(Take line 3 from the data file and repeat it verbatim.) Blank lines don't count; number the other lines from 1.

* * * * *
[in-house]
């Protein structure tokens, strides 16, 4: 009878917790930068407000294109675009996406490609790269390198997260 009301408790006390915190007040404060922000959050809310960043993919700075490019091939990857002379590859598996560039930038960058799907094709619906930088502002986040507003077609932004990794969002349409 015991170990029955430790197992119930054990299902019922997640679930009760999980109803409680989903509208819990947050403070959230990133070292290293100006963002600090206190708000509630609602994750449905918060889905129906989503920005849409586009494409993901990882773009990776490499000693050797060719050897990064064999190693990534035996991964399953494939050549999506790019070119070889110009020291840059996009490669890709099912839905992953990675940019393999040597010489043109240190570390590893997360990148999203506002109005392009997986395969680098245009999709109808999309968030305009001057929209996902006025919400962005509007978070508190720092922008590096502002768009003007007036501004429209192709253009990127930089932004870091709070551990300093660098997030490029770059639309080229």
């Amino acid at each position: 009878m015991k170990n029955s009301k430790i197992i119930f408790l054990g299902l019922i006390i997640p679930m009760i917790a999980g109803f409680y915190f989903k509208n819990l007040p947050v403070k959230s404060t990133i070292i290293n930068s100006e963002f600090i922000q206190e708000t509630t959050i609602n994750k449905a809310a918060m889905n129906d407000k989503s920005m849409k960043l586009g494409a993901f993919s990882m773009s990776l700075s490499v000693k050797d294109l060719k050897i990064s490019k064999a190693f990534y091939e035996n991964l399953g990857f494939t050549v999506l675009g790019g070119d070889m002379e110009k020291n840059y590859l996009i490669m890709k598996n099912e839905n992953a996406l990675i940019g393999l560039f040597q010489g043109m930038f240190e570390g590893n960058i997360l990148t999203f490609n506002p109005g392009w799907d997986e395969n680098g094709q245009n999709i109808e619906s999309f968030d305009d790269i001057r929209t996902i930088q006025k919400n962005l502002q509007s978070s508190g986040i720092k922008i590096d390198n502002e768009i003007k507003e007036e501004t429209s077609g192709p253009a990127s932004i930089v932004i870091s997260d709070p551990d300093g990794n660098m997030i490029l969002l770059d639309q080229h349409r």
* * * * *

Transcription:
């Amino acid at each position: 009878m015991k170990n029955s009301k430790i197992i119930f408790l054990g299902l019922i006390i997640p679930m009760i917790a999980g109803f409680y915190f989903k509208n819990l007040p947050v403070k959230s404060t990133i070292i290293n930068s100006e963002f600090i922000q206190e708000t509630t959050i609602n994750k449905a809310a918060m889905n129906d407000k989503s920005m849409k960043l586009g494409a993901f993919s990882m773009s990776l700075s490499v000693k050797d294109l060719k050897i990064s490019k064999a190693f990534y091939e035996n991964l399953g990857f494939t050549v999506l675009g790019g070119d070889m002379e110009k020291n840059y590859l996009i490669m890709k598996n099912e839905n992953a996406l990675i940019g393999l560039f040597q010489g043109m930038f240190e570390g590893n960058i997360l990148t999203f490609n506002p109005g392009w799907d997986e395969n680098g094709q245009n999709i109808e619906s999309f968030d305009d790269i001057r929209t996902i930088q006025k919400n962005l502002q509007s978070s508190g986040i720092k922008i590096d390198n502002e768009i003007k507003e007036e501004t429209s077609g192709p253009a990127s932004i930089v932004i870091s997260d709070p551990d300093g990794n660098m997030i490029l969002l770059d639309q080229h349409r």